If you can't get hold of CAD drawings then that's not a problem. Hand-drawn sketches can be just as effective, but remember to take the time to make your drawing presentable, using a ruler where needed and clarifying details such as required materials and finishes.
READ: Common Mistakes Buyers Make When Sourcing Subcontract Engineering Suppliers
Communicate Openly With Suppliers:
A quick telephone conversation will allow both parties the chance to assess compatibility.
Open communication is one of the best ways to build rapport - but it's important to remember that this is always a two-way street. A supplier may wish to ask questions about your project before quoting, or they may simply want to call and introduce themselves. Either way, if you can make time to have these conversations - preferably by phone instead of email - then they are always worthwhile.
Suppliers don't generally want to work with buyers who are uncontactable, because this can lead to all manner of headaches further down the line. A quick telephone conversation will allow both parties the chance to assess compatibility, and you may gain further insight into additional value-adds that the supplier is able to offer.
Rapport-building is always an extremely important stage of the business process, but it relies on both the buyer and supplier being willing to have a conversation or two. Remember to make yourself available to suppliers wherever possible.
READ: Five Reasons to Use a National Supply Chain
Ongoing Or Not?
It's better to find a supplier who can assist for the total duration of your project from the offset.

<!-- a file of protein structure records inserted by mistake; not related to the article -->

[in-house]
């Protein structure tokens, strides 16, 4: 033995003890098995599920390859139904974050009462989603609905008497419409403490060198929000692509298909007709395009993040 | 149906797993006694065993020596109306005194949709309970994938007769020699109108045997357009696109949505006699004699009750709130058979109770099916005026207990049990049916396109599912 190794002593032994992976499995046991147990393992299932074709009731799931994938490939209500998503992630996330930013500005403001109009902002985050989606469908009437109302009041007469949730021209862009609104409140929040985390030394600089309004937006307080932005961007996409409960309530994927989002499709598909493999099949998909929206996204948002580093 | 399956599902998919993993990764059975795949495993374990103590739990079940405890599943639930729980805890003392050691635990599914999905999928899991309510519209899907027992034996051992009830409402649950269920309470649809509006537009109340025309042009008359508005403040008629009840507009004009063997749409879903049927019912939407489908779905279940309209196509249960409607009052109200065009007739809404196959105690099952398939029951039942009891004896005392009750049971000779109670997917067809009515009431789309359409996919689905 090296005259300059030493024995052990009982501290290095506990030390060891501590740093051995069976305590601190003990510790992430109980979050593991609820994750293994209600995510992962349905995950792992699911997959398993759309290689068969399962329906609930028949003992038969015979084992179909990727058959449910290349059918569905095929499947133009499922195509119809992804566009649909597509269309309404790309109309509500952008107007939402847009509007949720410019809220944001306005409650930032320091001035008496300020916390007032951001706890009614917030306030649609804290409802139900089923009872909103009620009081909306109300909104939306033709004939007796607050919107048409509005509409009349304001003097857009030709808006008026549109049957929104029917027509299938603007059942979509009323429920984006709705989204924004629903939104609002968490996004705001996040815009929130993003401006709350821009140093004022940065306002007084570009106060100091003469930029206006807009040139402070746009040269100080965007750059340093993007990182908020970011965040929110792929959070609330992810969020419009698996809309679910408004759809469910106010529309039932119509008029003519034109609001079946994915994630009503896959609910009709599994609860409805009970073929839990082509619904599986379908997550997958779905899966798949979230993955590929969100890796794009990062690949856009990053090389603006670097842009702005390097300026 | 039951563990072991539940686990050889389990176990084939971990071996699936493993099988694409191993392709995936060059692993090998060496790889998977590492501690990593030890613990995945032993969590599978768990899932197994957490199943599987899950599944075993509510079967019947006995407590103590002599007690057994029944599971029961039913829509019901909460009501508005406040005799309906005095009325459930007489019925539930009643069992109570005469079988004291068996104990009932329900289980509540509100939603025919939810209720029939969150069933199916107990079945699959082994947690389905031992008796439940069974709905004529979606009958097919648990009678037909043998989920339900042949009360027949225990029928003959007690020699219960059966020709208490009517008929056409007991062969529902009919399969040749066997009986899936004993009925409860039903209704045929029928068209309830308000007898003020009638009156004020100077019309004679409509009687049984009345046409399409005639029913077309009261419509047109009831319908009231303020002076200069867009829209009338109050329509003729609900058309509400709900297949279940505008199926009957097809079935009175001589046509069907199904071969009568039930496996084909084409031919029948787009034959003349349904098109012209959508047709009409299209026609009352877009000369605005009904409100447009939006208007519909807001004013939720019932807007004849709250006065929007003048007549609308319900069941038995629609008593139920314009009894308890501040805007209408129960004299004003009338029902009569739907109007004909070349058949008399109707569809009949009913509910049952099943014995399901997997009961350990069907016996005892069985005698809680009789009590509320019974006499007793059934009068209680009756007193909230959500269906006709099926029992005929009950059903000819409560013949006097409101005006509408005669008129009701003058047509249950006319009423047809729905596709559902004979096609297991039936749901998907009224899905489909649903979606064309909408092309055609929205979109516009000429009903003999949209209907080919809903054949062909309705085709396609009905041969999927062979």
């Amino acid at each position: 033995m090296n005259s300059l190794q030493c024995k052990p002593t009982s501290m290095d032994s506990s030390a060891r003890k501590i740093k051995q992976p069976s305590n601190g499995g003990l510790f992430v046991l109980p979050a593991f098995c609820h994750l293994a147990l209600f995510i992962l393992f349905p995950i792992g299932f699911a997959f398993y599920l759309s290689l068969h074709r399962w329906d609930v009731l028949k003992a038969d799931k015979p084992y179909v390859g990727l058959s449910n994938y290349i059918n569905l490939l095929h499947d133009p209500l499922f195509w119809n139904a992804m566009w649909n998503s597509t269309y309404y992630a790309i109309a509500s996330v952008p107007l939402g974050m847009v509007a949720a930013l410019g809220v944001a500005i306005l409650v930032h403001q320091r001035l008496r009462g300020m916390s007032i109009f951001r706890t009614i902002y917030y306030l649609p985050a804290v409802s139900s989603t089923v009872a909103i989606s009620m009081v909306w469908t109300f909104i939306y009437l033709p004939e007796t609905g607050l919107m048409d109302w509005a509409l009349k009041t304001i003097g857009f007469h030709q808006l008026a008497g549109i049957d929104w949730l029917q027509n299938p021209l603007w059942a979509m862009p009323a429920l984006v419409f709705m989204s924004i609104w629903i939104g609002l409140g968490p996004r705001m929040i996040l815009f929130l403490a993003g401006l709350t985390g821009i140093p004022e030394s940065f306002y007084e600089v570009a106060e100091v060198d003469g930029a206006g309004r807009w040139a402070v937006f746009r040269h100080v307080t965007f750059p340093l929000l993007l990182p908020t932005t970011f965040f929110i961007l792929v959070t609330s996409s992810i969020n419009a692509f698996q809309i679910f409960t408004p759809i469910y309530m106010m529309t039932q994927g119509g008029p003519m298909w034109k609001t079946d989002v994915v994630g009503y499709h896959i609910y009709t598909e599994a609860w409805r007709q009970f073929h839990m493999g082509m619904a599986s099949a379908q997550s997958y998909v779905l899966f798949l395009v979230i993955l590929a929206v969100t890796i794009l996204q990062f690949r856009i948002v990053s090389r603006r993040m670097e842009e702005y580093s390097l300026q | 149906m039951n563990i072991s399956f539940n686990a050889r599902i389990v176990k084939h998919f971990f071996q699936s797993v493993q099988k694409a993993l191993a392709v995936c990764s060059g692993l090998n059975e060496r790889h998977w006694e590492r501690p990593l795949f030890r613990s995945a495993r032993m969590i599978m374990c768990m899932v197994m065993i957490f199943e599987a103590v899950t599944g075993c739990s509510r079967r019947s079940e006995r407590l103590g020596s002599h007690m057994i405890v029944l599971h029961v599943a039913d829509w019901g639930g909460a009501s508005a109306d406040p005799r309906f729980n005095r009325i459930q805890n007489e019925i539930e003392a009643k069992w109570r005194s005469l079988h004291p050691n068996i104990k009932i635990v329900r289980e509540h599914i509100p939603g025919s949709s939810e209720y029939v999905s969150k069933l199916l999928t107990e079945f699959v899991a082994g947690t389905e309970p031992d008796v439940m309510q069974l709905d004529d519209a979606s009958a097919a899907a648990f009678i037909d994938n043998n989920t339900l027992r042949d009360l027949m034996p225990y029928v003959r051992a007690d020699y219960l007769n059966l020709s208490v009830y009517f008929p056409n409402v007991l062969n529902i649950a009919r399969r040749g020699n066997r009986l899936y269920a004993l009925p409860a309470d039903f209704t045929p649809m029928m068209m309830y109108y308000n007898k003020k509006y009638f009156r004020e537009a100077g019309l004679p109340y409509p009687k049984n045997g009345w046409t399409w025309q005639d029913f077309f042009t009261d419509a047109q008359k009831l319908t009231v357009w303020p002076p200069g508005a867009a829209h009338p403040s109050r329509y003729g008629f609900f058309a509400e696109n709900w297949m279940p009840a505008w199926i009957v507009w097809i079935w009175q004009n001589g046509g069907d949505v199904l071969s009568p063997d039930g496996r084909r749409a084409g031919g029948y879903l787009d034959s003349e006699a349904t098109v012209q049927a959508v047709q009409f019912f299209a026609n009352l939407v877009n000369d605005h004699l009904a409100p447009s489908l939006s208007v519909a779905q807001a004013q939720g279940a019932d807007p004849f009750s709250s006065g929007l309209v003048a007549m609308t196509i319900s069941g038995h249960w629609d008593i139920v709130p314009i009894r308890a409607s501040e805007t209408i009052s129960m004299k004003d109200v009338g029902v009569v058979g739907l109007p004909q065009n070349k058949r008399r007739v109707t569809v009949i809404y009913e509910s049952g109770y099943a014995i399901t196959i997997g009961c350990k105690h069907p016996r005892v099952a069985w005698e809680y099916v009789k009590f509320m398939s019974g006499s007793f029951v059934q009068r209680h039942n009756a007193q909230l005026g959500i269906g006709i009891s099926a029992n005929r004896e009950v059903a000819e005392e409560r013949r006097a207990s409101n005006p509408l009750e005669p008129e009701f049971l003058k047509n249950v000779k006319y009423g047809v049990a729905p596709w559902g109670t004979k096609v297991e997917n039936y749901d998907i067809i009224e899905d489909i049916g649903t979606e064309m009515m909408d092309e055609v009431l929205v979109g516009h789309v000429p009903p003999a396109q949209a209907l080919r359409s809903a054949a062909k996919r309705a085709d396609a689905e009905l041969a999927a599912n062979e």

Suppliers will have different preferences surrounding the longevity of work depending on how busy they currently are and their available capacity in the imminent future. As much as suppliers want to know the delivery date for the initial project, they also want to know whether or not it is likely to become an ongoing requirement.
There really is no right or wrong answer here. Some suppliers will be looking for a long-term relationship and repeat work, whilst others will simply be looking to fill gaps in production. It's better to find a supplier who can assist for the total duration of your project from the offset; likewise, suppliers will appreciate transparency as to how long their services will be required.
Withholding this information may stop some suppliers from quoting for your project, simply because they don't know if they can commit for the period of time you need. On the flipside, other suppliers may not see your project as filling enough of their capacity, but may think differently if they knew that it was an ongoing requirement. No matter the project duration, being open and honest from the start may help you to receive more quotes and benefit both parties in the long run.
READ: The Rise In Reshoring - Why Are So Many Companies Bringing Manufacturing Back to the UK?
Struggling to Find Suppliers With Capacity?